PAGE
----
Climate Change Versus the Easter Bunny

Easter is still a great day for celebrations and egg hunts, but climate change is making it worse for bunnies. Rising temperatures are harming at least five species of US rabbit, reports Dean Kuipers at the LA Times. The endangered Lower Keys Marsh rabbit is already severely affected by Florida Keys development, and now, by sea-level rise. Just a 3-foot rise, which many consider likely by 2100, will wipe out these cute cottontails completely. Snowshoe hares are suffering dysfunction in fur color, controlled by the daily number of sunlight hours. But longer, snow-free seasons means the animal is still colored winter white in a dark, snow-free landscape in spring and fall, making it easy for predators to spot; hunters note its numbers are already down. American pikas or rock rabbits, related to rabbits, live high in the cool, moist mountaintops west of the Rockies, but higher temperatures could trap them, forcing them into extinction. The tiniest US bunnies are endangered pygmy rabbits, each less than a pound and living among western sagebrush. Besides habitat loss from development, they now experience less snow, which means less winter cover from predators.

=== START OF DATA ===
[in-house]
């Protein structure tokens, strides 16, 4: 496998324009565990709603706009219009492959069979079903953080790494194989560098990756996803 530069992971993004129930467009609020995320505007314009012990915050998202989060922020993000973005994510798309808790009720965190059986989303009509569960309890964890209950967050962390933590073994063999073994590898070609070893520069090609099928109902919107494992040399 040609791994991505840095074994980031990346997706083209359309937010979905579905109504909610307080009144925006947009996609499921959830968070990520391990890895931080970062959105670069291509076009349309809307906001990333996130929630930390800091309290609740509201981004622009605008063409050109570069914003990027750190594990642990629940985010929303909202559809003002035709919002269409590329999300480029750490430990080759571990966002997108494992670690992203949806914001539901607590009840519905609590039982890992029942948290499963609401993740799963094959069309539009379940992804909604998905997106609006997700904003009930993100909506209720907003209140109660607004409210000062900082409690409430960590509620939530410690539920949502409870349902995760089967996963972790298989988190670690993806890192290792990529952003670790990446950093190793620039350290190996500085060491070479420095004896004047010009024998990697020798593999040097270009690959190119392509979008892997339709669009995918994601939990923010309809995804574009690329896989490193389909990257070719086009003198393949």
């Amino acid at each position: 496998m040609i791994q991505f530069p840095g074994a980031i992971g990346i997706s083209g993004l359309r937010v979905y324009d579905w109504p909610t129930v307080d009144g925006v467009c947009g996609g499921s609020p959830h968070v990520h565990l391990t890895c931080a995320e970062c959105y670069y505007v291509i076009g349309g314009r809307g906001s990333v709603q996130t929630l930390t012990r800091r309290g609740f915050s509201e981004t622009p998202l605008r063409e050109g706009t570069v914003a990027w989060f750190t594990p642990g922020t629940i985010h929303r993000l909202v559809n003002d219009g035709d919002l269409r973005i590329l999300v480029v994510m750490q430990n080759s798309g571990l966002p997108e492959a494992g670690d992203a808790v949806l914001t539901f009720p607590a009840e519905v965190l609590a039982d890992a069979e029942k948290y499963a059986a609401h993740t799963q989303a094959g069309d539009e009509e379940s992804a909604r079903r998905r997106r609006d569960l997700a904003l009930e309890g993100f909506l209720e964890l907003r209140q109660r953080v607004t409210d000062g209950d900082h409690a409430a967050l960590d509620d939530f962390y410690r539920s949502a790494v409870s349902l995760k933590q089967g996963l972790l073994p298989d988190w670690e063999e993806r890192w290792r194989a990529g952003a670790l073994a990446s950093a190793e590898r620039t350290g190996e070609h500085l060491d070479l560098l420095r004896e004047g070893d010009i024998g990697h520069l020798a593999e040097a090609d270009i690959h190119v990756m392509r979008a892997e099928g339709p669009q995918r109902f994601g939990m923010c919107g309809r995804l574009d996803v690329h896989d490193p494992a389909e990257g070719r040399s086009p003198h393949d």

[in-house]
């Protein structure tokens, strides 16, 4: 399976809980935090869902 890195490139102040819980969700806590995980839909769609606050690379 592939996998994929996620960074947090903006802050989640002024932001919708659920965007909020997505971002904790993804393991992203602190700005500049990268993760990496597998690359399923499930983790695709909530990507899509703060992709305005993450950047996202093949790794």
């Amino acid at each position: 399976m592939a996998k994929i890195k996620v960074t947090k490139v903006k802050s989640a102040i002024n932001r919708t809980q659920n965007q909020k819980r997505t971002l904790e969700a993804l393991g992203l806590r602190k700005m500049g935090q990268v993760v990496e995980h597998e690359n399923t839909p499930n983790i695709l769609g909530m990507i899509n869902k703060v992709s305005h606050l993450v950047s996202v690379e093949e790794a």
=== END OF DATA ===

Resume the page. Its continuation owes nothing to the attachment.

Climate change making Easter worse for bunnies. Easter is still a great day for worship, candy in baskets, pagan equinox rituals and running around the yard finding eggs, but every year it gets quite a bit worse for bunnies. From the Lower Keys marsh rabbit to the snowshoe hare, the culprit is climate change. Los Angeles Times,0,2110592.story?track=rss


About melharte

Mel (Mary Ellen) Harte is a biologist (PhD) and climate change educator. She co-authored the free online book, COOL THE EARTH, SAVE THE ECONOMY, available at www.CoolTheEarth.US, and writes the CLIMATE CHANGE THIS WEEK column at the HuffingtonPost. Living summers in the alpine Rockies, she is on the frontlines of watching what climate change can do. Her diagnostic digital photographs of wildflowers have appeared in numerous publications.
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